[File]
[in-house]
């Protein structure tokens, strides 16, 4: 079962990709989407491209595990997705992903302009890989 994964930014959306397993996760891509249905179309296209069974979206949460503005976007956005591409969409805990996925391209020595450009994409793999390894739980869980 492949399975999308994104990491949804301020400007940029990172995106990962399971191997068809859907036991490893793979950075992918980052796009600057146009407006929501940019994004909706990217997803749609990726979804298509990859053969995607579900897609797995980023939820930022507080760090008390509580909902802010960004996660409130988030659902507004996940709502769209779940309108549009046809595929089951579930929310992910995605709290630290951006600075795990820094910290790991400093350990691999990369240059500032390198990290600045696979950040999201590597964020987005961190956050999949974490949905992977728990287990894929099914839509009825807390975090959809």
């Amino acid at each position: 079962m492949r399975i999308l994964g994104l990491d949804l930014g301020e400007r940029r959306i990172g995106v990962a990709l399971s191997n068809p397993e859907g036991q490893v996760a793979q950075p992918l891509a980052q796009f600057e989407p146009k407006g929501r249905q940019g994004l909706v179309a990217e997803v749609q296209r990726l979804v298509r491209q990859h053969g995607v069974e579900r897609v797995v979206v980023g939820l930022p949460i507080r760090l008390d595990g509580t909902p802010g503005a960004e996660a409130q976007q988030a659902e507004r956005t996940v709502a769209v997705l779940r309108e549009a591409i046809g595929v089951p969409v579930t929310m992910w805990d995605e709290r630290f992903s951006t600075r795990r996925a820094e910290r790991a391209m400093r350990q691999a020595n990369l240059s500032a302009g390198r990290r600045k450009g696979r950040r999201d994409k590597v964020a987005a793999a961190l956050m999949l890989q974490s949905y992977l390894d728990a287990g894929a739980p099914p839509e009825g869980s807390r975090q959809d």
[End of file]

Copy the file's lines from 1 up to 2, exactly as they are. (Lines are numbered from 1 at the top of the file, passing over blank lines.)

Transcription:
[in-house]
């Protein structure tokens, strides 16, 4: 079962990709989407491209595990997705992903302009890989 994964930014959306397993996760891509249905179309296209069974979206949460503005976007956005591409969409805990996925391209020595450009994409793999390894739980869980 492949399975999308994104990491949804301020400007940029990172995106990962399971191997068809859907036991490893793979950075992918980052796009600057146009407006929501940019994004909706990217997803749609990726979804298509990859053969995607579900897609797995980023939820930022507080760090008390509580909902802010960004996660409130988030659902507004996940709502769209779940309108549009046809595929089951579930929310992910995605709290630290951006600075795990820094910290790991400093350990691999990369240059500032390198990290600045696979950040999201590597964020987005961190956050999949974490949905992977728990287990894929099914839509009825807390975090959809």